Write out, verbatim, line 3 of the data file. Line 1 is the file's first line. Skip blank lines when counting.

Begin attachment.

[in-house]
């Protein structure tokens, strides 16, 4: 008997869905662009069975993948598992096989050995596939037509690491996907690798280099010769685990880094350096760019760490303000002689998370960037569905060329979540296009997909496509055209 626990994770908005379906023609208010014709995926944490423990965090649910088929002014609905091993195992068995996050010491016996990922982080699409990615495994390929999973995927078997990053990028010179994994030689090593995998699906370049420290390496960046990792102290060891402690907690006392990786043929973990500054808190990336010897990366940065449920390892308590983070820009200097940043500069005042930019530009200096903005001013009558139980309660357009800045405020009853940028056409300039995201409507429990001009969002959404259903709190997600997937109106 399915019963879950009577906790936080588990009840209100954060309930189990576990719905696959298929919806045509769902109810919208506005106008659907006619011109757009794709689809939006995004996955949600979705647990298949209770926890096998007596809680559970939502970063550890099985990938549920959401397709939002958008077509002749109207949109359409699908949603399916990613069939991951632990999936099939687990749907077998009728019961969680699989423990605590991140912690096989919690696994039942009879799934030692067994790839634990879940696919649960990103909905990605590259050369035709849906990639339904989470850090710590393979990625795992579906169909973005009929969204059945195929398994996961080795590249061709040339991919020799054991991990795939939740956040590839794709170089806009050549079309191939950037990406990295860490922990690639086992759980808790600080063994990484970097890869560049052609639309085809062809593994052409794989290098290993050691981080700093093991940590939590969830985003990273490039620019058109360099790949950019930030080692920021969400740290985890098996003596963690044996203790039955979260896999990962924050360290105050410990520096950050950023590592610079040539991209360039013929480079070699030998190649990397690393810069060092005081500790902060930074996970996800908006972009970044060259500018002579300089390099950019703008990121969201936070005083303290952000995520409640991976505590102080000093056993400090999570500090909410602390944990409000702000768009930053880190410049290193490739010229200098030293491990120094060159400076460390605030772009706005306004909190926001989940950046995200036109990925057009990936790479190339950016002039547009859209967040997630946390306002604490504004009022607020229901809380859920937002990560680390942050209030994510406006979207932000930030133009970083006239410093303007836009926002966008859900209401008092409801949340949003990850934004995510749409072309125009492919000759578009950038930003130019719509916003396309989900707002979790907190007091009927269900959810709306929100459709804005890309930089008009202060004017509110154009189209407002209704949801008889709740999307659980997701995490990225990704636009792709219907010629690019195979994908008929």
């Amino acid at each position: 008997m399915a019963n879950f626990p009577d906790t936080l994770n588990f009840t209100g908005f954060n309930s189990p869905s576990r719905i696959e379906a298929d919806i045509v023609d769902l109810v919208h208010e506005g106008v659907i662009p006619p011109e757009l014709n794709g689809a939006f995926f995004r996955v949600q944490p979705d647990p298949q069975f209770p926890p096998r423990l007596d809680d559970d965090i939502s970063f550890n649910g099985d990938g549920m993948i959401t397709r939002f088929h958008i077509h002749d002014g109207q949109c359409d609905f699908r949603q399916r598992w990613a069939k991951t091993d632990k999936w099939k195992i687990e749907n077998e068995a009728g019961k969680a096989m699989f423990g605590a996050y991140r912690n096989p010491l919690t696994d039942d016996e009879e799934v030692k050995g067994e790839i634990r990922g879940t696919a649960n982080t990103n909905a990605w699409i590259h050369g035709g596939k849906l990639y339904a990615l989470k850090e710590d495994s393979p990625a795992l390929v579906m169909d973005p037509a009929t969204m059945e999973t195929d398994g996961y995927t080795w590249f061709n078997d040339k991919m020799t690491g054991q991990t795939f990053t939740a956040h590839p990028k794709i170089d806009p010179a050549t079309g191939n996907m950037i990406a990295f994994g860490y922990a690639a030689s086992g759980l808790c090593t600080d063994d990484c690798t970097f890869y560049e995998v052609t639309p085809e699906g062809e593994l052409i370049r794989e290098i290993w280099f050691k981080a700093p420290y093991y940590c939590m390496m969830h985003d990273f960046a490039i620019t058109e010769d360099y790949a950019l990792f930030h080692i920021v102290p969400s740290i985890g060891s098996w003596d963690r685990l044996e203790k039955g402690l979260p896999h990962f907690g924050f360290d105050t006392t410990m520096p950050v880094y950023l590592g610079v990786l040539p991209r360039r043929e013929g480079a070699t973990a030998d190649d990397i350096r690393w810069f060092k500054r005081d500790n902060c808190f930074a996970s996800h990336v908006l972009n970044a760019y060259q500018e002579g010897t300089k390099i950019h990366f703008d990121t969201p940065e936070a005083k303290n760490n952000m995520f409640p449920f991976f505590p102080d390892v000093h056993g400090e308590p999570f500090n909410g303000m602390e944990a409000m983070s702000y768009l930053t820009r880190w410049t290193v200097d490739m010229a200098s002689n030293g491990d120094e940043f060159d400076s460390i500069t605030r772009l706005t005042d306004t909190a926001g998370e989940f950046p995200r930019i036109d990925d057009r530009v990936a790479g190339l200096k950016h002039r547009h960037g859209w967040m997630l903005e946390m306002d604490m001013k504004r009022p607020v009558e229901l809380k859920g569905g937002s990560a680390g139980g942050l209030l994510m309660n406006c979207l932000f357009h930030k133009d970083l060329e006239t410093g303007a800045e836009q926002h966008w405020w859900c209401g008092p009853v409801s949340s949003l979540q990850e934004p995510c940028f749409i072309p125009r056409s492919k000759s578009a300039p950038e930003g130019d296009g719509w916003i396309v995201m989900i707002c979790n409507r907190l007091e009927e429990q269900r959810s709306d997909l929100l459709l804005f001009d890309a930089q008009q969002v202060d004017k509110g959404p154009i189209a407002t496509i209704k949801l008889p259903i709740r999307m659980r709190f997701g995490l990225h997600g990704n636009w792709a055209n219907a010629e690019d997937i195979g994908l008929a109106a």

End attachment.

């Amino acid at each position: 008997m399915a019963n879950f626990p009577d906790t936080l994770n588990f009840t209100g908005f954060n309930s189990p869905s576990r719905i696959e379906a298929d919806i045509v023609d769902l109810v919208h208010e506005g106008v659907i662009p006619p011109e757009l014709n794709g689809a939006f995926f995004r996955v949600q944490p979705d647990p298949q069975f209770p926890p096998r423990l007596d809680d559970d965090i939502s970063f550890n649910g099985d990938g549920m993948i959401t397709r939002f088929h958008i077509h002749d002014g109207q949109c359409d609905f699908r949603q399916r598992w990613a069939k991951t091993d632990k999936w099939k195992i687990e749907n077998e068995a009728g019961k969680a096989m699989f423990g605590a996050y991140r912690n096989p010491l919690t696994d039942d016996e009879e799934v030692k050995g067994e790839i634990r990922g879940t696919a649960n982080t990103n909905a990605w699409i590259h050369g035709g596939k849906l990639y339904a990615l989470k850090e710590d495994s393979p990625a795992l390929v579906m169909d973005p037509a009929t969204m059945e999973t195929d398994g996961y995927t080795w590249f061709n078997d040339k991919m020799t690491g054991q991990t795939f990053t939740a956040h590839p990028k794709i170089d806009p010179a050549t079309g191939n996907m950037i990406a990295f994994g860490y922990a690639a030689s086992g759980l808790c090593t600080d063994d990484c690798t970097f890869y560049e995998v052609t639309p085809e699906g062809e593994l052409i370049r794989e290098i290993w280099f050691k981080a700093p420290y093991y940590c939590m390496m969830h985003d990273f960046a490039i620019t058109e010769d360099y790949a950019l990792f930030h080692i920021v102290p969400s740290i985890g060891s098996w003596d963690r685990l044996e203790k039955g402690l979260p896999h990962f907690g924050f360290d105050t006392t410990m520096p950050v880094y950023l590592g610079v990786l040539p991209r360039r043929e013929g480079a070699t973990a030998d190649d990397i350096r690393w810069f060092k500054r005081d500790n902060c808190f930074a996970s996800h990336v908006l972009n970044a760019y060259q500018e002579g010897t300089k390099i950019h990366f703008d990121t969201p940065e936070a005083k303290n760490n952000m995520f409640p449920f991976f505590p102080d390892v000093h056993g400090e308590p999570f500090n909410g303000m602390e944990a409000m983070s702000y768009l930053t820009r880190w410049t290193v200097d490739m010229a200098s002689n030293g491990d120094e940043f060159d400076s460390i500069t605030r772009l706005t005042d306004t909190a926001g998370e989940f950046p995200r930019i036109d990925d057009r530009v990936a790479g190339l200096k950016h002039r547009h960037g859209w967040m997630l903005e946390m306002d604490m001013k504004r009022p607020v009558e229901l809380k859920g569905g937002s990560a680390g139980g942050l209030l994510m309660n406006c979207l932000f357009h930030k133009d970083l060329e006239t410093g303007a800045e836009q926002h966008w405020w859900c209401g008092p009853v409801s949340s949003l979540q990850e934004p995510c940028f749409i072309p125009r056409s492919k000759s578009a300039p950038e930003g130019d296009g719509w916003i396309v995201m989900i707002c979790n409507r907190l007091e009927e429990q269900r959810s709306d997909l929100l459709l804005f001009d890309a930089q008009q969002v202060d004017k509110g959404p154009i189209a407002t496509i209704k949801l008889p259903i709740r999307m659980r709190f997701g995490l990225h997600g990704n636009w792709a055209n219907a010629e690019d997937i195979g994908l008929a109106a």